Tinashe Makichi and Tendai Sahondo
Tongaat Hullet’s Zimbabwe unit, Hippo Valley Limited, has engaged Government for a licence to supply ethanol, as the country’s largest sugar cane producer has capacity to supply the domestic market.
Hippo Valley chief executive Mr Sydney Mutsambiwa told journalists after the company’s annual general meeting yesterday that the group is exploring ways to enter the ethanol fuel market but has been facing challenges with regards to licensing.
“We do have challenges in respect of licences to enter the ethanol fuel market but we are busy engaging authorities to get the requisite authority,” said Mr Mutsambiwa.
The company has an installed ethanol production capacity of 41 million litres and is producing sufficient quantities to supply the domestic market.
This comes after petrol imports in the seven months to July jumped 21 percent to 319,03 million litres due to low ethanol blending levels in the first half of the year, which forced the country to import more unleaded fuel.
Zimbabwe Energy Regulatory Authority chief executive Gloria Magombo said diesel imports also rose 9 percent to 582,48 million litres in comparison to the same period last year.
“Our unaudited consumption figures show that petrol supplied in the country for the first seven months of the year rose to 319,03 million litres, which was a 21 percent increase from the comparative period last year.
“On the other hand, diesel imports rose 9 percent in comparison to last year. The increase, especially in petrol, can be attributed to the low levels of fuel blending in the first half of the year,” she said.
Government slashed the mandatory blending ratio from 15 percent to 5 percent in December last year due to low sugarcane supplies from Green Fuel, which is the country’s sole supplier of ethanol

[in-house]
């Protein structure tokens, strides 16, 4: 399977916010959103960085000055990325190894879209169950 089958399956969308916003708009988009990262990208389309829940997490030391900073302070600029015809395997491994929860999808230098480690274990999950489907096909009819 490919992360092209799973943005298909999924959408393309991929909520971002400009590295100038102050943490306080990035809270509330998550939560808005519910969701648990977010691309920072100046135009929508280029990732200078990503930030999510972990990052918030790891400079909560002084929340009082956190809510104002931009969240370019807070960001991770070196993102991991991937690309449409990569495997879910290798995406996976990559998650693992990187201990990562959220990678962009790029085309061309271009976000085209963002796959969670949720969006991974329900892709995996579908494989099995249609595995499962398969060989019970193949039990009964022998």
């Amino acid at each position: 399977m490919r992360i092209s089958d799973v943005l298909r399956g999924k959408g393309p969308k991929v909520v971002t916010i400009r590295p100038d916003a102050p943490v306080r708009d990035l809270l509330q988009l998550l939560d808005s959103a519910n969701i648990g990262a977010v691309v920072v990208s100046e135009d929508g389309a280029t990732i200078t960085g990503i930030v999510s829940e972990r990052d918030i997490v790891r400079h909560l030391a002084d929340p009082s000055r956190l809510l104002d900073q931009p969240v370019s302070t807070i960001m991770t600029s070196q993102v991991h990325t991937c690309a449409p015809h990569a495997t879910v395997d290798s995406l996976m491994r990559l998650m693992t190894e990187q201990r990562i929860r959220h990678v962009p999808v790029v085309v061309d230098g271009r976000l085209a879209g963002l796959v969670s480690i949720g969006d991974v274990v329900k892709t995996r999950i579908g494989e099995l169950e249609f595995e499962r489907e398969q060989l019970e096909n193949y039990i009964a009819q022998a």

after the company faced challenges in harvesting cane.
The blending levels were revised upwards to 10 percent in May before being upped once more to the current 15 percent in July. Green Fuel says it is keen to reach the 20 percent ethanol blending level before the end of this year.
According to the Ministry of Energy and Power Development, Zimbabwe saves an average of $40 million in fuel imports annually due to ethanol blending.
However, the benefits of ethanol blending are yet to trickle down to consumers as the pump price has remained largely unchanged because of Green Fuel’s monopoly.
Tongaat’s sugar operations in Zimbabwe consist of Triangle and a 50,3 percent stake in Hippo Valley Estates, representing a combined installed sugar milling capacity of more than 640 000 tonnes. Hippo had stopped producing ethanol around the 1980s due to viability challenges.
On sugar operations, Mr Mutsambiwa said Hippo Valley Estates’ replanting programme continues to gain momentum with sugar production expected to progressively increase to installed capacity over the next four years.
“We now have 12 500 hectares of newly grown cane under the programme, and will go on until 15 000 hectares are fully replanted,” said Mr Mutsambiwa.